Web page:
Aqsa Ijaz on Thomas HarrisonBridges, of all kinds, have traditionally represented our desire to know and connect with what’s on the other side. They symbolize our hopes to traverse vast and sometimes impossible distances across time and space. As I finished reading Thomas Harrison’s fascinating new book, entitled Of Bridges: A Poetic and Philosophical Account, I remembered that it was the image of the bridge that my grandfather gave me when, as a young girl, I asked him about the nature of our existence and the life hereafter.
Fond as he was of metaphors, he explained to me that our journey here is like walking on a bridge (pul) a kind of crossing over to the other side. He wanted me to understand the transitory nature of life, which like a bridge allows us only a passage to the other side–not a home. Reading Harrison’s meditations on “word bridges”, it struck me that my grandfather used the ultimate bridging capacity of language, i.e., the metaphor to make me comprehend what was essentially incomprehensible. Through the inherent paradox of a bridge; he connected me to the other side in a figure of speech but essentially kept me separate from it. In language, he joined for me what was essentially apart.
Language not only names reality; it also shapes what it purports to express. In this play of dual motion, it closes and opens distances simultaneously and reinforces the idea that understanding is a never-ending process of coming to terms with paradoxes rather and being weary of limiting certainties. The Urdu word for death (inteqāl) actually means “crossing over to the other side”, or more accurately, “to transfer”. My grandfather chose this word deliberately among the host of other colloquial Urdu and Persian options to name as well as constitute the incomprehensible phenomenon his annoying granddaughter was curious to understand. By invoking the word inteqāl in its full metaphoric capacity, he initiated me into an existential awareness of our inherent separation that any understanding of bridges must accommodate. This strangely animating “bridge-event”, as Harrison calls it, provided me with a structure of experience between connection and distance and transformed my perception of bridges, relationships, and life forever. He enabled me to experience a paradox.At the heart of Harrison’s book is this desire to share the myriad and often invisible ways in which we experience and use the seemingly mundane architectural phenomenon of bridges in our lives. Bridges become a noun, a verb, a mood, and a condition of being as we become conscious of how bridge-like our existence in all its paradoxical possibilities is. Bridges figuratively become part of our being in the world as we enact connection and experience communication. In a slightly extended capacity of experiencing music, they provide a deeper mode of listening when we think of musical hearing as bridging over the void between the singer and the listener while also keeping them separate in the harmony of melodies. In other words, in deploying the constitutive capacity of language, they provide us with a conceptual scaffolding to comprehend, even if only partially, the dazzling depths and infinite possibilities of being alive.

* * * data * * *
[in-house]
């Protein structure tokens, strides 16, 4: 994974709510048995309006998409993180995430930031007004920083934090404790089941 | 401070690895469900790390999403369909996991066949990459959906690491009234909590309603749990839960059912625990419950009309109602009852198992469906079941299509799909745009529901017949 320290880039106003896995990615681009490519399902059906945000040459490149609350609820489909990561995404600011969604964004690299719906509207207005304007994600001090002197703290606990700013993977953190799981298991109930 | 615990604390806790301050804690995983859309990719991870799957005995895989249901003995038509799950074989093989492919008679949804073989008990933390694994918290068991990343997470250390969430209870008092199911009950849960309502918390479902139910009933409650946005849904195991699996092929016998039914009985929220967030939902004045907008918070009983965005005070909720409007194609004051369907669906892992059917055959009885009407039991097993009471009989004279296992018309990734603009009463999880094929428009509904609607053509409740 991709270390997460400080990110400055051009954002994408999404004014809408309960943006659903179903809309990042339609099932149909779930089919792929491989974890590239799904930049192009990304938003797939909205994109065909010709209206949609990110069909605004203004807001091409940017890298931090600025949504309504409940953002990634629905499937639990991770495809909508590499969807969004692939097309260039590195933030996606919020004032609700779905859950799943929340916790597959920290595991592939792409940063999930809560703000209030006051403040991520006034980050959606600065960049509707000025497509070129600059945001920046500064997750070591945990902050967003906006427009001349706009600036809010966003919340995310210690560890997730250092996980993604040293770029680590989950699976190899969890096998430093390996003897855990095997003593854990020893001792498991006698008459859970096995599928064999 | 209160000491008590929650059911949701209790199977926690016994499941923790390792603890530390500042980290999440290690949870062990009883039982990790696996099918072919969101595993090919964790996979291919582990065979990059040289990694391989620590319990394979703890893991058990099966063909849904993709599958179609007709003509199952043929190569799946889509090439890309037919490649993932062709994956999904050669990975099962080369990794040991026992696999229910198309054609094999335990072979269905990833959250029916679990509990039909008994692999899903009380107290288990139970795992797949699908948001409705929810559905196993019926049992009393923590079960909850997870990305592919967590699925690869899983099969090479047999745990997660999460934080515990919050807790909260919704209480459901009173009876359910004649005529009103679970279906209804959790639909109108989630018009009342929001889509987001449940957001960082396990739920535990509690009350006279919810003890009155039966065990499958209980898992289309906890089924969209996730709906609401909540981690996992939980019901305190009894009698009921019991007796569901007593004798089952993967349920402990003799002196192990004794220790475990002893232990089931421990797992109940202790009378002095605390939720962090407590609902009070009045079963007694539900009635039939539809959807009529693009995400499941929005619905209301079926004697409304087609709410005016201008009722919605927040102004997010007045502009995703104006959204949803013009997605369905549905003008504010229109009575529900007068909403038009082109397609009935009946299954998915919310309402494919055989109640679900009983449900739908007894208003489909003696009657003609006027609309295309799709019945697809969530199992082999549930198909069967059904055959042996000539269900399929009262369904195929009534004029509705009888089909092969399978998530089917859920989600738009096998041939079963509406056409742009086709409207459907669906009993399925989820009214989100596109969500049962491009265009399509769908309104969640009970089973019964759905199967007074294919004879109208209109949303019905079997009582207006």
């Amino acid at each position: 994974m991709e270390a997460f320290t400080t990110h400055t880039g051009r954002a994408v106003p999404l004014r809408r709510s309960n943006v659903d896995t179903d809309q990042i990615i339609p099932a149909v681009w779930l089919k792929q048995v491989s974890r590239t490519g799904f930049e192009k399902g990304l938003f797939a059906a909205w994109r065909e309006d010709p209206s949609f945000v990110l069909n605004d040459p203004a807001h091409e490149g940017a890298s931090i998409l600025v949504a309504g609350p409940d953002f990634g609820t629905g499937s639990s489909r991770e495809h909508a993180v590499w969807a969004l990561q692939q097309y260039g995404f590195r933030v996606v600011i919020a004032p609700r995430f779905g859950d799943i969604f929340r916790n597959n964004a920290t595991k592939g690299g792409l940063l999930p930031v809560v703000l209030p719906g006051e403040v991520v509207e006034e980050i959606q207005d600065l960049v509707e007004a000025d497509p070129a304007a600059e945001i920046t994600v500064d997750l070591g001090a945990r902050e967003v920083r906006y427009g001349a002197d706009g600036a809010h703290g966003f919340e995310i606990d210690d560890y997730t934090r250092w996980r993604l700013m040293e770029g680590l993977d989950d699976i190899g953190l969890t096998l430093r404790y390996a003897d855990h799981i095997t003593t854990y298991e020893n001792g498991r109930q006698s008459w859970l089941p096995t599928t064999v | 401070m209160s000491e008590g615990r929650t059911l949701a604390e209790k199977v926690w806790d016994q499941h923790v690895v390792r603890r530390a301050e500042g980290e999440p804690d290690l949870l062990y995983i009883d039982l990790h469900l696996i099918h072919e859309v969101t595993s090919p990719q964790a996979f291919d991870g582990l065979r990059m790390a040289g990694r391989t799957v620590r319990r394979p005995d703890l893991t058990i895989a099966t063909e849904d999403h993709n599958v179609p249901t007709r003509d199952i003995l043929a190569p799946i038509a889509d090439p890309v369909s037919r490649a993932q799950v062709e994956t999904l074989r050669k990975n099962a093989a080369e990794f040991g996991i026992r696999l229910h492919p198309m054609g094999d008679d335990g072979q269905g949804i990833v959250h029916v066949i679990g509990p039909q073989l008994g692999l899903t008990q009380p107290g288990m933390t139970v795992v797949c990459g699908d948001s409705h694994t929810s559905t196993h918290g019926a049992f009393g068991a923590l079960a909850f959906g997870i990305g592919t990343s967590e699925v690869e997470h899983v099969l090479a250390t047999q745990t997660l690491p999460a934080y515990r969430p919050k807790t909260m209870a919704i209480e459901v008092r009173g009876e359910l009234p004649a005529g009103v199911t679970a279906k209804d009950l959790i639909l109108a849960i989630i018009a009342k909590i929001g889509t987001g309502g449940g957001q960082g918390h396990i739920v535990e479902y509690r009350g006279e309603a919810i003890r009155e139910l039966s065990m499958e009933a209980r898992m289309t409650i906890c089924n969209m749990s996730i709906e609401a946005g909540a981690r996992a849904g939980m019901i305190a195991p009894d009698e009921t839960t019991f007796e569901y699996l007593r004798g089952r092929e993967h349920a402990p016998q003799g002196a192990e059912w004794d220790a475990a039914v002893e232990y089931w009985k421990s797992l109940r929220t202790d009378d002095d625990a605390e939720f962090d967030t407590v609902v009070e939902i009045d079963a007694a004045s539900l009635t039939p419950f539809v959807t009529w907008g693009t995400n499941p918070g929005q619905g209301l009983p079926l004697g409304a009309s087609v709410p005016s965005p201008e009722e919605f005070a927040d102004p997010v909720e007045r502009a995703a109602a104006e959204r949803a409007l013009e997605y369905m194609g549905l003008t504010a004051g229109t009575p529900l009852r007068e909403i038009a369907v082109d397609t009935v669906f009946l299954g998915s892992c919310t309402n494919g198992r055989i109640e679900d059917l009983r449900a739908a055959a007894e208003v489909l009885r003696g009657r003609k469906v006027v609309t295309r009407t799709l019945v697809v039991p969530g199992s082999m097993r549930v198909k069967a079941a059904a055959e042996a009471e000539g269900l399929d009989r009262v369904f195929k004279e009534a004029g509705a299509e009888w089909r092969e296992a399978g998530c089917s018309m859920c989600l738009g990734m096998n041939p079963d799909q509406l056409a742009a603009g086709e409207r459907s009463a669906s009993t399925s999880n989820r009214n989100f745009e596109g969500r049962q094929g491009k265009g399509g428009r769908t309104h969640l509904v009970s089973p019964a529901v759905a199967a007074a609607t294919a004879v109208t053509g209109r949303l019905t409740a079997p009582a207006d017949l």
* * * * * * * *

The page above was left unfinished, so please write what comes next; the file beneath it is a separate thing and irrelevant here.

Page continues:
Notwithstanding the criticisms that the book may elicit for its kaleidoscopic presentation of its subject, Of Bridges offers us a transformative journey through its thoughtful pages. The driving force of this book is the desire to make its readers experience the journey that our fellow humans have undergone without really bridging the gap that separates us from them culturally and historically. And to me, one of the most refreshing aspects of this book is that it defends no singular position about bridges. It offers us an opportunity to be attentive to our lives as a kind of bridge that my grandfather spoke of when I wanted to traverse an impossible distance in time.